Since the Gollancz people were there, I thought I'd ask about the radio silence on Scott Lynch's THE REPUBLIC OF THIEVES. Gollancz are very confident of publishing the book in the UK in April 2010 and there not being any more delays. Based on Gollancz being the 'main' publishers and the UK getting the books before the USA, I would not expect US publication until that time at the earliest, unless Bantam pulled out all the stops and rushed it to the presses. So, reasons for optimism there.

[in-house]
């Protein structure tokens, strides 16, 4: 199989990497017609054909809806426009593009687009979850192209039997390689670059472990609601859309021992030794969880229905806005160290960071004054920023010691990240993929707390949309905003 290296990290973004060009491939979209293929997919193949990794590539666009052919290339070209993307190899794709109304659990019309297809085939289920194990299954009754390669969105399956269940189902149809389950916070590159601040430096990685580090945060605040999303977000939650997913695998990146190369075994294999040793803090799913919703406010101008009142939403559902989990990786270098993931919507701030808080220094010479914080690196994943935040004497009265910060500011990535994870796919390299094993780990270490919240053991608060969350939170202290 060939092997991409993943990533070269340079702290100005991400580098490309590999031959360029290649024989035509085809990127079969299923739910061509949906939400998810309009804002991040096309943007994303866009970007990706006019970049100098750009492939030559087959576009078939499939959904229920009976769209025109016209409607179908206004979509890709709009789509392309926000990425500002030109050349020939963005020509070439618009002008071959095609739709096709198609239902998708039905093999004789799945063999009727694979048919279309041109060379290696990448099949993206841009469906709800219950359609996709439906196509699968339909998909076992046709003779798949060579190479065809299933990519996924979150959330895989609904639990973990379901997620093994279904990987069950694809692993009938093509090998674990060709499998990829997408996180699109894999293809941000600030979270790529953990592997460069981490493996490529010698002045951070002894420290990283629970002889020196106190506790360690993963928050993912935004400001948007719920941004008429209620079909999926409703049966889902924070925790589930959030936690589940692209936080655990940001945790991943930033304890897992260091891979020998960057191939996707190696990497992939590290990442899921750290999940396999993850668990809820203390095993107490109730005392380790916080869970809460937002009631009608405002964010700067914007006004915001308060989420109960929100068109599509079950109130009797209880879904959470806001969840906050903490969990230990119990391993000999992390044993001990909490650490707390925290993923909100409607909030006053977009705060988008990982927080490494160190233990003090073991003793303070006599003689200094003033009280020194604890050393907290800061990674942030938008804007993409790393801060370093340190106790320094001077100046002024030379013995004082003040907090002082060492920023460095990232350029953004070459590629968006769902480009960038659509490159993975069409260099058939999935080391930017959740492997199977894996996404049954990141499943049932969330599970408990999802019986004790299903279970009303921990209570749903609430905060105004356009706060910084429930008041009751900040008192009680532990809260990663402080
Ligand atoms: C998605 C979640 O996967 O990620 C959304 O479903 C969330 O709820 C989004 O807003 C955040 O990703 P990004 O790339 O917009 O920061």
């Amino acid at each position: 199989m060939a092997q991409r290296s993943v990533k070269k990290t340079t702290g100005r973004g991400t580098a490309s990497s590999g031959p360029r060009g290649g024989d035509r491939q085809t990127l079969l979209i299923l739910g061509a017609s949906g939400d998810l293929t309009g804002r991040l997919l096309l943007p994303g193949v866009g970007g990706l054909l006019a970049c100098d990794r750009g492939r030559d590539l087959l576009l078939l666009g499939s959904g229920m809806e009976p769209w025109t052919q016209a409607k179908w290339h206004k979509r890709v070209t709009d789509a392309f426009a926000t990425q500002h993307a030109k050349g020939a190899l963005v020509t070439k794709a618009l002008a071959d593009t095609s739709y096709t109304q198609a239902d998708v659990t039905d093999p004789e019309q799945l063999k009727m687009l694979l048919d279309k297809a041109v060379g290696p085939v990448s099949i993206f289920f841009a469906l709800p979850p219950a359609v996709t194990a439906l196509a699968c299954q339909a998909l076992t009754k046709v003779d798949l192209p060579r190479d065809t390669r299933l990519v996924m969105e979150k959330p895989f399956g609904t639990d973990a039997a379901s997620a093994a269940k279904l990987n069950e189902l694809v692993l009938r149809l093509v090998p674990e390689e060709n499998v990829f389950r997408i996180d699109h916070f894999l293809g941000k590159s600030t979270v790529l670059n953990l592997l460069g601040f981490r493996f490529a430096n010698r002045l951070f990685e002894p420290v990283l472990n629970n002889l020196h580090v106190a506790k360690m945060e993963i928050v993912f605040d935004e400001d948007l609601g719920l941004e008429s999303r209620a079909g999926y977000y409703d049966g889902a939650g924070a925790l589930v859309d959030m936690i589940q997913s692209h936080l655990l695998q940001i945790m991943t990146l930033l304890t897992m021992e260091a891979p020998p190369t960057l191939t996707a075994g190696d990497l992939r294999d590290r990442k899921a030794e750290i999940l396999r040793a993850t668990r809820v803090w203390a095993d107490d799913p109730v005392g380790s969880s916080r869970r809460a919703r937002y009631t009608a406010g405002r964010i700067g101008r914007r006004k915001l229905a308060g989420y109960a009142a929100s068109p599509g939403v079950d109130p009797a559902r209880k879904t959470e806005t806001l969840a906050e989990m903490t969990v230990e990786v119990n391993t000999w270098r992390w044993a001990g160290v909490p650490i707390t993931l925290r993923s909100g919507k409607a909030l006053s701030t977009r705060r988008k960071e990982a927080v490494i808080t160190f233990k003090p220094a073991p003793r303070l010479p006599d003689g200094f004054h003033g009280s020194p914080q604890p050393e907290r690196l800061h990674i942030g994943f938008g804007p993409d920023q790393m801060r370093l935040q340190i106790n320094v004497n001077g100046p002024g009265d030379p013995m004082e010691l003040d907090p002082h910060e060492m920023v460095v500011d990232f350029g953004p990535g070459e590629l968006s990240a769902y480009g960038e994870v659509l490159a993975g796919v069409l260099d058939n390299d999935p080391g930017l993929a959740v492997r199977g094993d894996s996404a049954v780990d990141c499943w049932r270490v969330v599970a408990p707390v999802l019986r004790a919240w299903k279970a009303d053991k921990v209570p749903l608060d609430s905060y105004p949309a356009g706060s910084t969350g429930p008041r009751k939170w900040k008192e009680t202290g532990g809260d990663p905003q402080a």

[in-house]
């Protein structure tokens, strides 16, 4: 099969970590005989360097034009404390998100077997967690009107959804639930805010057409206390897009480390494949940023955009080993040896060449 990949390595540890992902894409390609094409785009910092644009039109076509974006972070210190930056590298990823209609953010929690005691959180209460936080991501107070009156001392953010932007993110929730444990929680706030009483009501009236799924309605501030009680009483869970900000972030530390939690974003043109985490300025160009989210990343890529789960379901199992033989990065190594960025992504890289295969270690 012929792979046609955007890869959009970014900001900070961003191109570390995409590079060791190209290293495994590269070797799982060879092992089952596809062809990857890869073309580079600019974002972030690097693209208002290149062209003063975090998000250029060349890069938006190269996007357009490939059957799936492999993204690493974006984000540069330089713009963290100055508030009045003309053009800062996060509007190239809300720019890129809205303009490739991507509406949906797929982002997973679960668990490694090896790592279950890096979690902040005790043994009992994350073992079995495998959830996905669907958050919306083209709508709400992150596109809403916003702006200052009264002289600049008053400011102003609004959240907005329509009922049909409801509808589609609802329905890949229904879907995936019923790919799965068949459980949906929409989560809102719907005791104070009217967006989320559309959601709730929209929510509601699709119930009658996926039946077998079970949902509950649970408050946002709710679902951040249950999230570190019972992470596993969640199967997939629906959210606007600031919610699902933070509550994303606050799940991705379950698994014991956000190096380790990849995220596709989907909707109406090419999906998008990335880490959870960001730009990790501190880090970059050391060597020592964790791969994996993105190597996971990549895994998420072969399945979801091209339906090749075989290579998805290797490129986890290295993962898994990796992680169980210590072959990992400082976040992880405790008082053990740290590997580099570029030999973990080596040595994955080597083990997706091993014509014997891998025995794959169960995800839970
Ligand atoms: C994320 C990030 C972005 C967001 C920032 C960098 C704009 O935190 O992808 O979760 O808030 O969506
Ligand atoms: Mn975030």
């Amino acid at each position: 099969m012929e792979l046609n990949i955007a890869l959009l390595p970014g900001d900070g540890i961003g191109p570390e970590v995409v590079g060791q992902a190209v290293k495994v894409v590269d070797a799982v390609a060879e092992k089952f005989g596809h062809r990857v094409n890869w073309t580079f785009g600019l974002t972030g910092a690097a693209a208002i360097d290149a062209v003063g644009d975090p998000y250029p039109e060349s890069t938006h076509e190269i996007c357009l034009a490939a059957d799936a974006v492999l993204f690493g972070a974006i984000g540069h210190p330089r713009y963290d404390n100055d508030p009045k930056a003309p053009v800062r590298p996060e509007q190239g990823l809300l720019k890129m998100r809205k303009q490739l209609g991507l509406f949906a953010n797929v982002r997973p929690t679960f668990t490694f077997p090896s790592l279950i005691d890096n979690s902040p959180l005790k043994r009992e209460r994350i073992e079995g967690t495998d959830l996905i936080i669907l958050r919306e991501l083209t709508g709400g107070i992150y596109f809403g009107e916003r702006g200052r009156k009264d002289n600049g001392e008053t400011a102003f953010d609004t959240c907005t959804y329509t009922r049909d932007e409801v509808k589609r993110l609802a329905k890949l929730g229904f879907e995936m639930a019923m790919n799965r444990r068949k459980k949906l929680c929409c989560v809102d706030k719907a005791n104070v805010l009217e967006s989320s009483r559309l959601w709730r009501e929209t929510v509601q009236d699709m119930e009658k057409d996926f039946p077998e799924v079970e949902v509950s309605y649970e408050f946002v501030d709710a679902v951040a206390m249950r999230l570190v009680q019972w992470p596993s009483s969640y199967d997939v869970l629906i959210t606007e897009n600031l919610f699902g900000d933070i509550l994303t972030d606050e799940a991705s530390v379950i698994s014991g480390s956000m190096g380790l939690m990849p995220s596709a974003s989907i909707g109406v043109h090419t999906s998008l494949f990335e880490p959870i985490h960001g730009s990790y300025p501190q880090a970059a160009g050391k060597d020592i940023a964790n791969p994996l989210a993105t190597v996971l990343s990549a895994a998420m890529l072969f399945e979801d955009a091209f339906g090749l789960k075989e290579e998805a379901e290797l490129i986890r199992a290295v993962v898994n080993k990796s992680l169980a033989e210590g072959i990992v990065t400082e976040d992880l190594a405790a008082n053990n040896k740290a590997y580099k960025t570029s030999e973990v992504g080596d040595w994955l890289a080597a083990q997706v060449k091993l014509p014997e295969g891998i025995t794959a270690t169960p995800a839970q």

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Since the Gollancz people were there, I thought I'd ask about the radio silence on Scott Lynch's THE REPUBLIC OF THIEVES. Gollancz are very confident of publishing the book in the UK in April 2010 and there not being any more delays.

 

So given lead time, it seems likely that the manuscript has already been turned in, right? I can't imagine that Lynch is still working on it less than 12 months before pub date.

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Not quite yet, but I gather they're expecting the MS imminently (i.e., within days or a couple of weeks). I'll keep on top of this one.